In this respect, when Friedman says he is showing Israel “tough love,” what he is really saying is that pummelling Israel into submission is justifiable, a means towards an end, that end being the ushering in of Friedman’s designs of “utopia.” Indeed for Friedman, pushing Israel to the brink is a “necessary evil,” as, in his view, doing so represents the first step in ending all evil. The problem is that his vision is delusional. The “peace process” has been exhaustively implemented for over 20 years. And it failed miserably. You cannot blame the Friedmans of the world for trying; rather, they can, and should, be blamed for not accepting that their two-decades-long efforts have made the Middle East less hospitable for Israel. The reason being, their expectations are detached from reality—utopia is a lie.
Friedman and his ideological counterparts have also taken to demonizing Israel’s “extremist” settlers—those who explicitly reject the “Land for Peace” paradigm. Friedman’s hit-list also includes the democratically-elected Israeli MKs who recently proposed legislation to clamp down on the foreign-funding of non-representative, subversive NGOs, and to impose a measure of accountability—that exists in all other democracies—on Israel’s Supreme Court. Additionally, Friedman shows particular disdain for Israel’s growing religious and Russian populations. The reason for this is that none of these cohorts share Friedman’s worldview, nor his position on the Israeli-Palestinian conflict—they revile it. And herein lies the greatest irony of all: Friedman attacks these people not out of concern for Israel’s democratic character, but rather to protect the centrality of an unpopular, increasingly narrow segment of the populace, whose opinions continue to have a disproportionate influence over Israeli policy—his Left. The truth is that popular representation in Israel—Freidman’s purported aim—would entail the marginalization of his views. Therefore, by demonizing those—which together comprise the majority—who reject his ideology, Friedman’s attacks can only be seen as an attempt to circumvent Israel’s democracy, and not the other way around.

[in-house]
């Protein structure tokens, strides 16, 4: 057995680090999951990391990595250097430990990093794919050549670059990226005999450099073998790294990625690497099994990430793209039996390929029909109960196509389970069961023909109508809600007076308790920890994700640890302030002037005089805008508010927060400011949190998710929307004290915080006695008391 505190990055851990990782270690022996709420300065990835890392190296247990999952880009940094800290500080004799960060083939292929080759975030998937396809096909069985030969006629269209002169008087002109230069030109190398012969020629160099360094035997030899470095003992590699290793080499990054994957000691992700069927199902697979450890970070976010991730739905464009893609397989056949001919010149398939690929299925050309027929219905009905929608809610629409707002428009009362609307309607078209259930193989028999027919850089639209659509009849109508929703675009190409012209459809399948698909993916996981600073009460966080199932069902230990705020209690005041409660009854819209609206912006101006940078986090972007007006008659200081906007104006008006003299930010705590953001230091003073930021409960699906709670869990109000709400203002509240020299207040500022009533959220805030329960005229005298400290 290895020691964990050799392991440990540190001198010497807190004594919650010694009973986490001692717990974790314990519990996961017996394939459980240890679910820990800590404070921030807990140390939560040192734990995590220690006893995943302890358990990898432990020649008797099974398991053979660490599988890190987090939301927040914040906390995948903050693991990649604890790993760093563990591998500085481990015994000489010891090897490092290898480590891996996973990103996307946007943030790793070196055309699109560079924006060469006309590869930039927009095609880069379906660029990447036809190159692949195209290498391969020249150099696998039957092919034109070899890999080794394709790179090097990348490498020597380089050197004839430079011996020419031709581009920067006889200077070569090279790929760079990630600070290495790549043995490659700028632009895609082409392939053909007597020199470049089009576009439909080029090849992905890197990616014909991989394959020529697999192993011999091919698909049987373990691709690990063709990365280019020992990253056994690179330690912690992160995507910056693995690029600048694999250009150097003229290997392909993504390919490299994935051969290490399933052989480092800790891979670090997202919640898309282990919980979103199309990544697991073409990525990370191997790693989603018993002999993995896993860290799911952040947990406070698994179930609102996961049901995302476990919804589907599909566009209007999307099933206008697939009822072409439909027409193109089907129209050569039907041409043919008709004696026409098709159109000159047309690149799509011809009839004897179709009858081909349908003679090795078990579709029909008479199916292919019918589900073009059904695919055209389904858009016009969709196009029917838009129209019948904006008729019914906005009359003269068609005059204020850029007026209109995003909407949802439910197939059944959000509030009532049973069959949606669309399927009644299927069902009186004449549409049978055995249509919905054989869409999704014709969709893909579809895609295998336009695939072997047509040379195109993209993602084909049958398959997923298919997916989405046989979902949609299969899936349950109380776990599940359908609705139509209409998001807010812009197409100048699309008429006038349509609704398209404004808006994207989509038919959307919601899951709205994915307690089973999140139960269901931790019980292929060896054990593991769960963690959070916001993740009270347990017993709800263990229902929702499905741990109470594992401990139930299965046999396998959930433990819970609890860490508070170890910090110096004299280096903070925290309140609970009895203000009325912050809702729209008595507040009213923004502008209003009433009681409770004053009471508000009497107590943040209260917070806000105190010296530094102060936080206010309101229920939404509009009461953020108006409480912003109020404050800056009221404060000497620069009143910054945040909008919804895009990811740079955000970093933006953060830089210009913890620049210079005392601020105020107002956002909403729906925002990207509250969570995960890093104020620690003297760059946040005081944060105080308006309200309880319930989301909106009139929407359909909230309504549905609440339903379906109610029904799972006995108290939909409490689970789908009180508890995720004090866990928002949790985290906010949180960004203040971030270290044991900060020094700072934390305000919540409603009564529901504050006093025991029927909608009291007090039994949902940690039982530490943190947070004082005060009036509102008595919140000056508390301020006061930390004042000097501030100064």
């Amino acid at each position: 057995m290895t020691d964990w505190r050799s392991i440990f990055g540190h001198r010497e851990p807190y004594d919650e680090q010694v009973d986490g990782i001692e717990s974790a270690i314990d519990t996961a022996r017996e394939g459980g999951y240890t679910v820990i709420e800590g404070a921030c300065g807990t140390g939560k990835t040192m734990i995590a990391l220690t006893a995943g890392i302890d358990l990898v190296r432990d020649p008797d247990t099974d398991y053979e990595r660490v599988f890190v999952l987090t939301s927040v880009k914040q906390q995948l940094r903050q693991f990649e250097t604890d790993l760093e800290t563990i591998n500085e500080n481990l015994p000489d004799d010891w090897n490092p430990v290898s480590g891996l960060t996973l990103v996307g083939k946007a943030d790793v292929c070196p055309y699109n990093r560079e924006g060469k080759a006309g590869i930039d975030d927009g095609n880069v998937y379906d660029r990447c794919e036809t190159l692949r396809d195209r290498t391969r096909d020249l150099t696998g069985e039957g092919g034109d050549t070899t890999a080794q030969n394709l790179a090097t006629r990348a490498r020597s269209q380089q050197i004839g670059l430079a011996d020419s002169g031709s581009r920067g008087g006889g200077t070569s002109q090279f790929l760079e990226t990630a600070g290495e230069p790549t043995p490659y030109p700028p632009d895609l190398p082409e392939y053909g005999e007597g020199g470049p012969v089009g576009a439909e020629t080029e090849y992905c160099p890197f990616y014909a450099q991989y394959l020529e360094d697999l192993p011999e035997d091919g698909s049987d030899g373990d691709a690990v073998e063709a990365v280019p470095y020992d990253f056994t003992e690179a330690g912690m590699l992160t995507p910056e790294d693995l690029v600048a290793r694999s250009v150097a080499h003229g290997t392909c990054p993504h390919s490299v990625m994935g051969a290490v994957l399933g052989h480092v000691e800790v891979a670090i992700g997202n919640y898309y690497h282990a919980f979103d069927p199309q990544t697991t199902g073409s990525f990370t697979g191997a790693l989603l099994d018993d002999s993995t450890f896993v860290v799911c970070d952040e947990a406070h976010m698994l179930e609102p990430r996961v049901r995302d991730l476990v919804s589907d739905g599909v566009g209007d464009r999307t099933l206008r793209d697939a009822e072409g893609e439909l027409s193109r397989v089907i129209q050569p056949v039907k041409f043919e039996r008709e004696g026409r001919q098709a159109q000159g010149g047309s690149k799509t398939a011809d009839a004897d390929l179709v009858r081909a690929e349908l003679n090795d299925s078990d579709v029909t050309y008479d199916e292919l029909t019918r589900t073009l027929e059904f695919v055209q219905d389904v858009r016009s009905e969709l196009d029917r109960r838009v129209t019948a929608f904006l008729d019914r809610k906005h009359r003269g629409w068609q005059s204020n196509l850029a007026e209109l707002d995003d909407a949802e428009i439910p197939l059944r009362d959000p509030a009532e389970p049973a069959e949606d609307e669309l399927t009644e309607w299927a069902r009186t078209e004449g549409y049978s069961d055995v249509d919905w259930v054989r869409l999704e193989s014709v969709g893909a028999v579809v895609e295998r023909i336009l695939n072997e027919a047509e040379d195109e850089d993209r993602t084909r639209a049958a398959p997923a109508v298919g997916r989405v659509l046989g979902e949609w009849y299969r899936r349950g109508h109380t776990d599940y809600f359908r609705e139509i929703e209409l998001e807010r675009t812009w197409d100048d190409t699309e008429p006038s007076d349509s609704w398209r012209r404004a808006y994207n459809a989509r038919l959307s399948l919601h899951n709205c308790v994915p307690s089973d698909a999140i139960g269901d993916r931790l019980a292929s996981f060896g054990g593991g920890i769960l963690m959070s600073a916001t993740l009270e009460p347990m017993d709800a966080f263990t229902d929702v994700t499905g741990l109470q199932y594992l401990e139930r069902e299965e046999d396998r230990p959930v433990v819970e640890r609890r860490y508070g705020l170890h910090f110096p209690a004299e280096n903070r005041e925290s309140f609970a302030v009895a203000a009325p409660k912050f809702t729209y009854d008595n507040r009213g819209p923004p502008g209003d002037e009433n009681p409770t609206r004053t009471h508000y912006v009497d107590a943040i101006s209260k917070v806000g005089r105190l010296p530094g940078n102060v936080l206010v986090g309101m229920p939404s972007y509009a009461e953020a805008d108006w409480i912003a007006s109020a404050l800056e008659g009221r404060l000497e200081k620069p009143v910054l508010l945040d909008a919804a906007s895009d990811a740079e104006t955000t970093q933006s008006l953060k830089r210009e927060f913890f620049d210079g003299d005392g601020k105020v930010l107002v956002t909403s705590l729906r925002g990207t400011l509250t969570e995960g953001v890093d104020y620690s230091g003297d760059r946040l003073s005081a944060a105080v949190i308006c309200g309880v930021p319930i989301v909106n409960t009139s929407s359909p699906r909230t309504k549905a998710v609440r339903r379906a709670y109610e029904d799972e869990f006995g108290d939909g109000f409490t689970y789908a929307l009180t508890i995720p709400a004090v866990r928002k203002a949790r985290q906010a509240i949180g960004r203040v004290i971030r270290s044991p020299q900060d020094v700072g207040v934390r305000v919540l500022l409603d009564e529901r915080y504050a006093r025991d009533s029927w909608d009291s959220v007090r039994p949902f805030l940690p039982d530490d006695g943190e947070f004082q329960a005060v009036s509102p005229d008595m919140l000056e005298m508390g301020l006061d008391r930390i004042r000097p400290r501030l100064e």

Friedman’s criticism of leading Republican presidential candidates serves the same purpose. For example, the fact that Newt Gingrich recently called the Palestinians an “invented” people is in reality anathema to Friedman. We know this because in his recent article he did not even attempt to justify or explain Palestinian nationalism, but rather sidestepped the issue by engaging in a tirade about how Israel is a “colonialist” entity. What really irks Friedman about Gingrich’s comment is that the Republicans are deviating from the status quo by infusing a modicum of truth into the Israeli-Palestinian conflict. This threatens the perpetuation of Friedman’s precious, albeit faulty ideals, which, in turn, explains his contempt.
According to Friedman, “I’m certain there are many out there like me…who are deeply worried about where Israel is going today. My guess is we’re the minority.…” And this is the crucial point. Friedman is indeed in the minority—not because other “Jews are drifting away,” as he claims, but rather because they simply do not share his opinions. Contrary to Friedman, most Jews are not afraid of the direction Israel is taking—nor are most of Israelis for that matter—as they agree with Israel’s present course, veering away from the “two state” solution.
The professional peace-processors, Friedman included, have failed—a reality now accepted by the majority. Nevertheless, the measure of a man is not whether he is right or wrong, nor whether he succeeds or fails, but rather his ability to recognize his shortcomings and move on.
Thomas & Co., with all due respect, it is time to move on.
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